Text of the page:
Too Big to Fail…Really?

We have heard the phrase “Too big to fail” thrown around recently with all the talks of stimulus packages and bailouts. Obviously these companies weren’t “too big” to be immune from failure, but many individuals, and many in government argue that allowing a company of such size to fail would be crippling to the economy. This brings up two points I’d like to discuss. First, how do we allow a company to reach a point where it is too big to fail? I found a letter to editor from New York Times at the following link.
As pointed out in the letter, Anti-trust laws are in place to protect us from large corporations who monopolize industries and destroy competition. Perhaps that definition needs to be expanded. Because even though there are more than 8,300 banks (according to a previous post: Nationalization of America’s Banks), and there is competition among them, I still think the American economy has been hurt in such a degree perhaps monopolizing banks would have been a better alternative? I certainly don’t think so. I think the solution is found in not allowing banks to become so huge. I think banks and other corporations should not have been allowed to acquire other companies, and been allowed to turn themselves into the monstrous giants they have become. I believe in economies of scale, but I think we have gone well beyond that at this point. In looking toward the future, politicians may want to rethink how we interpret Anti-trust policy.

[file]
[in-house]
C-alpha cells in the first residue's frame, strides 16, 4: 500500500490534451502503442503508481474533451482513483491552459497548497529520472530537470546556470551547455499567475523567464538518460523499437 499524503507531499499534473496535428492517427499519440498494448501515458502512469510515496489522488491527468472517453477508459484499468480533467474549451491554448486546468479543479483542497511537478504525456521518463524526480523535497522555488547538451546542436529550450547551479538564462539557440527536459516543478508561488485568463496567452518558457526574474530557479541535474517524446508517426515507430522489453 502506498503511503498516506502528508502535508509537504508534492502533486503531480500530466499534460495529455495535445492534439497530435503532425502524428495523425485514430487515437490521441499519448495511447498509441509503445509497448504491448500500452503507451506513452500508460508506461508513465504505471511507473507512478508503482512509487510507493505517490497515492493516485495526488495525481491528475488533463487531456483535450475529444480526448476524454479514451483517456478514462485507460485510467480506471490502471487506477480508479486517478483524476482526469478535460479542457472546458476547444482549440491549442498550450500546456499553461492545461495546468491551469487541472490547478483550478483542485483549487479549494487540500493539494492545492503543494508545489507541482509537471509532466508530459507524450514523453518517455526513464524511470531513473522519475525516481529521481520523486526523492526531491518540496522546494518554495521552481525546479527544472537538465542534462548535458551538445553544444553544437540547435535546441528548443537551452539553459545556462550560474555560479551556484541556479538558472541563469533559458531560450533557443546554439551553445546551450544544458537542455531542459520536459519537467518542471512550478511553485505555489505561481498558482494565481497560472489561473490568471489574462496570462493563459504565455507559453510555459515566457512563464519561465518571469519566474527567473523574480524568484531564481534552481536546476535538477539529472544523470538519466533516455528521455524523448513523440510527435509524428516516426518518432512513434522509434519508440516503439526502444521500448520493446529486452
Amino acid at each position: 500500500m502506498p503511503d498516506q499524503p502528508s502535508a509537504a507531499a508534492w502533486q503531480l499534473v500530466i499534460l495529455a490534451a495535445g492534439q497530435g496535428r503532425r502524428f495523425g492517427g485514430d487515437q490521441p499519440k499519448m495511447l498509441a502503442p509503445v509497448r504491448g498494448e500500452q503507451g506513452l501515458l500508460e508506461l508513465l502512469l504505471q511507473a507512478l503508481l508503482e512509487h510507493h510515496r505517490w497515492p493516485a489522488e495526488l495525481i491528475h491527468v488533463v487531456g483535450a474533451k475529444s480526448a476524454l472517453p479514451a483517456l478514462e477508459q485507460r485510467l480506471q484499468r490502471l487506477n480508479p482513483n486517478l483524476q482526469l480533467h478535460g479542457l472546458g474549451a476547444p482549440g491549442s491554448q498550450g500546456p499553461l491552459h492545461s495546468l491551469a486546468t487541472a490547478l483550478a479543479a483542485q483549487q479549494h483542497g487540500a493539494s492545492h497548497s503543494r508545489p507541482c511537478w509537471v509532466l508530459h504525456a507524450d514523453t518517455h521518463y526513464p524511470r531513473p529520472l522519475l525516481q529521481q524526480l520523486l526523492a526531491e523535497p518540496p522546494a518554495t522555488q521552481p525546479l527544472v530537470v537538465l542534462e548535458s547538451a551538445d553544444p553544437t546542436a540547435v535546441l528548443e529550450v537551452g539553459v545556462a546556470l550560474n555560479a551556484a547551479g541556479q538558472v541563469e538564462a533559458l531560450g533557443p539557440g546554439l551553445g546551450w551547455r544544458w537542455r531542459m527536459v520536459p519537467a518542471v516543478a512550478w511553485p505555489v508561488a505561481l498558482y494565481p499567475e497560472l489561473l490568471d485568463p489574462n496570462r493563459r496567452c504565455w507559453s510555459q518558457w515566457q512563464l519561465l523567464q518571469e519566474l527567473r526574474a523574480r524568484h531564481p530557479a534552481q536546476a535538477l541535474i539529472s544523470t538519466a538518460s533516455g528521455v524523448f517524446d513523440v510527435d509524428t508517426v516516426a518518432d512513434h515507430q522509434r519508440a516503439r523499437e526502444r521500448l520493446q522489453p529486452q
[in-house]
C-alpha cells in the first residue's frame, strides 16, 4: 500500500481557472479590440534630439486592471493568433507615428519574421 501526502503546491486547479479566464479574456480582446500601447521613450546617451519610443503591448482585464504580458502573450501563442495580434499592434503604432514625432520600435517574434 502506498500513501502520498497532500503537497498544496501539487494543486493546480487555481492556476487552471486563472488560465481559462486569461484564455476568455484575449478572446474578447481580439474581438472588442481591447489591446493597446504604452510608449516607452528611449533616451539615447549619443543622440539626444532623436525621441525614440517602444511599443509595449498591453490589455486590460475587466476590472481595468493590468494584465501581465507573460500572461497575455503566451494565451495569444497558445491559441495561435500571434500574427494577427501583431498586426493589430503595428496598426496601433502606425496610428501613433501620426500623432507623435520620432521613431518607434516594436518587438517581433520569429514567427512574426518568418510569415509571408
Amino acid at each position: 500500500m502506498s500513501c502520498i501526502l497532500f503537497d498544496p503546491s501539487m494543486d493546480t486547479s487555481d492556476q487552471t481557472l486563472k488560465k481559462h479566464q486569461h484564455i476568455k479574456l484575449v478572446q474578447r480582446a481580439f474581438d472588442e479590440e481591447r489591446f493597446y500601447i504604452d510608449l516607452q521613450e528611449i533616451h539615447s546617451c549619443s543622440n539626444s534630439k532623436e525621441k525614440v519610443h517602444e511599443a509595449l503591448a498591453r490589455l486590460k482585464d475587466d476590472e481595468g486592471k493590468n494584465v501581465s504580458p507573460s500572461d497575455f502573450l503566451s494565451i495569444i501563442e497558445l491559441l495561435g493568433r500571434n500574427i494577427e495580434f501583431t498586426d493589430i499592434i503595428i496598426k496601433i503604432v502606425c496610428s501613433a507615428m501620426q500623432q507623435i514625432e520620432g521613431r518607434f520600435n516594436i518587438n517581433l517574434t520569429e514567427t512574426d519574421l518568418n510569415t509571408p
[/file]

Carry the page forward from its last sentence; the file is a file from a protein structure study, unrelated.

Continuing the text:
My second point: I was also looking through to find data on the companies who had already received money from the first stimulus package (TARP funds). This list is found on at this link.